zunguzungu, Why Arianna Huffington is Bill Keller’s Somali Pirate

On bearing witness

"Bearing witness is often a far more effective way of saving lives than helping in more direct ways," says The New York Times’ Nicholas Kristof on the age-old question on whether journalists should drop their cameras and iPhones to help people in need.

Although each situation is unique and there are moments when journalists have to go beyond the call of duty to help someone directly, I still adhere to ethical rule that journalists should not get personally involved with their subjects.

I had a debate on Twitter not too long ago with someone not from the journalism industry (an entertainment TV show director!) who insisted that journalists should go beyond mere reportage, comparing us to - in his own words - Spiderman who has great responsibility to go along with his great powers.

My reply? Journalists are not superheroes.

Our immediate responsibility is to the news organizations that employ us. Our responsibility to our audience is to relay information to them accurately, clearly, quickly, and as objectively as possible.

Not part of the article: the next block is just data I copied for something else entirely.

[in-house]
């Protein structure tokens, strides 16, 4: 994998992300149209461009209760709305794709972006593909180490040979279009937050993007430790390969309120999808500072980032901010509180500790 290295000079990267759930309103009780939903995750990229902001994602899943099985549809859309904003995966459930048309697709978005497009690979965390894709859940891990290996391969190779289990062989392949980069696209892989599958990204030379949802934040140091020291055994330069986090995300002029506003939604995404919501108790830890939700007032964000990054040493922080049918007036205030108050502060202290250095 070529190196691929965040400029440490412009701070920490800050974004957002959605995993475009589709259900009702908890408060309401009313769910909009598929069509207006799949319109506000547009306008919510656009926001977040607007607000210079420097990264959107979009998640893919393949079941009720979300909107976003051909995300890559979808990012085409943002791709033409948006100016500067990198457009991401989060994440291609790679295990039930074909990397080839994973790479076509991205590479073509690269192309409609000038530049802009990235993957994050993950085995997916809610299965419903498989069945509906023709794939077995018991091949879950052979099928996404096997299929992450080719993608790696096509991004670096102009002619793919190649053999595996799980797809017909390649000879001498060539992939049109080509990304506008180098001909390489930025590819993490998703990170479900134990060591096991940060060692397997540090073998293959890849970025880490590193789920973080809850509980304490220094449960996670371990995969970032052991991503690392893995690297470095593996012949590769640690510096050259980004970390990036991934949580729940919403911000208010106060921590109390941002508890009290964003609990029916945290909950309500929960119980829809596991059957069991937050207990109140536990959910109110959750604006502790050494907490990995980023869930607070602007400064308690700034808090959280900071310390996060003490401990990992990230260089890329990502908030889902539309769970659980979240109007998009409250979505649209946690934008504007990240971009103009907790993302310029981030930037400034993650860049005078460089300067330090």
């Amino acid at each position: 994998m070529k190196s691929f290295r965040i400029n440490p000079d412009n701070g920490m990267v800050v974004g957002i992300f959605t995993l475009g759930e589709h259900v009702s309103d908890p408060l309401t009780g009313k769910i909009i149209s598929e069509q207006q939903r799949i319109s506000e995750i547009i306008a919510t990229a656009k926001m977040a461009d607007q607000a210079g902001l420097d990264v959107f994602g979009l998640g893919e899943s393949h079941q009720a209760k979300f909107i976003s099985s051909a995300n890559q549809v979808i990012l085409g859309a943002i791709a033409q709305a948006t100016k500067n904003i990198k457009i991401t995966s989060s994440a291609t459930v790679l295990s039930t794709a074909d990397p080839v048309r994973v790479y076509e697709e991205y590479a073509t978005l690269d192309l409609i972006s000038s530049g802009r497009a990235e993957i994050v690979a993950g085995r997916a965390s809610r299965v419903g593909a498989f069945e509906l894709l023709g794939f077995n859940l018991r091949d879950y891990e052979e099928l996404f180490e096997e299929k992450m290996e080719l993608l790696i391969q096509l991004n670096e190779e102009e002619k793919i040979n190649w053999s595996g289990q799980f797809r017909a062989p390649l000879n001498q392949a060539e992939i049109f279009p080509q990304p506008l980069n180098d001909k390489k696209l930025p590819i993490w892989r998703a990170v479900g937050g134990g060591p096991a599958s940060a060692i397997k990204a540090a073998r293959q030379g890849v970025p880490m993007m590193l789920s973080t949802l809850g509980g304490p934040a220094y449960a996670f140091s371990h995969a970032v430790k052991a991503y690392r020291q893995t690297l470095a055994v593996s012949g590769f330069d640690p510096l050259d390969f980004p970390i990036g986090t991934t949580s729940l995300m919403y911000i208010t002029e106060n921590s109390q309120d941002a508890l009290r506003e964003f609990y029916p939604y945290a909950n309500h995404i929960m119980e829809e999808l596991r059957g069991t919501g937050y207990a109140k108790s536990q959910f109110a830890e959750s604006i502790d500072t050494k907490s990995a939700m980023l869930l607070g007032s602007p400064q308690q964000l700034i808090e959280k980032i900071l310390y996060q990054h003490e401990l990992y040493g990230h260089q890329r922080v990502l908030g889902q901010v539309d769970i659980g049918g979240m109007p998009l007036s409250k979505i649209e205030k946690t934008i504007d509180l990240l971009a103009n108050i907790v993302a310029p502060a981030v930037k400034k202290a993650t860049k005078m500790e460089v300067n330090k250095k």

Some of you may agree while some may not — arguing that media’s unique access to the hallways of power, people, places, and an audience willing to listen — allows it to be a supra-entity that knows no boundaries.

I say it again - we are not superheroes.

In the Philippine sociopolitical and economic setting, I understand why ordinary people seek journalists’ help amid the perceived failure of some government agencies to meet their needs. 

I agree too with the idea that journalists need advocacies to give meaning to their chosen profession.

However, may I point out that most journalists do not have professional training in social work, criminology, or even emergency rescue.

We have mass communication and journalism as our foundation. That is our strength.

A journalist playing the role of a crimebusting cop may send an innocent man to jail. A journalist thinking of himself or herself as a savior of the poor, at best, may only promote mendicancy and dependence on charity.

A journalist as an emergency rescuer who drops his notes to try to save the life of someone in an accident? He or she may do more harm than good if he tries to move the injured man.

We are the storytellers, not the actors and actresses in the story.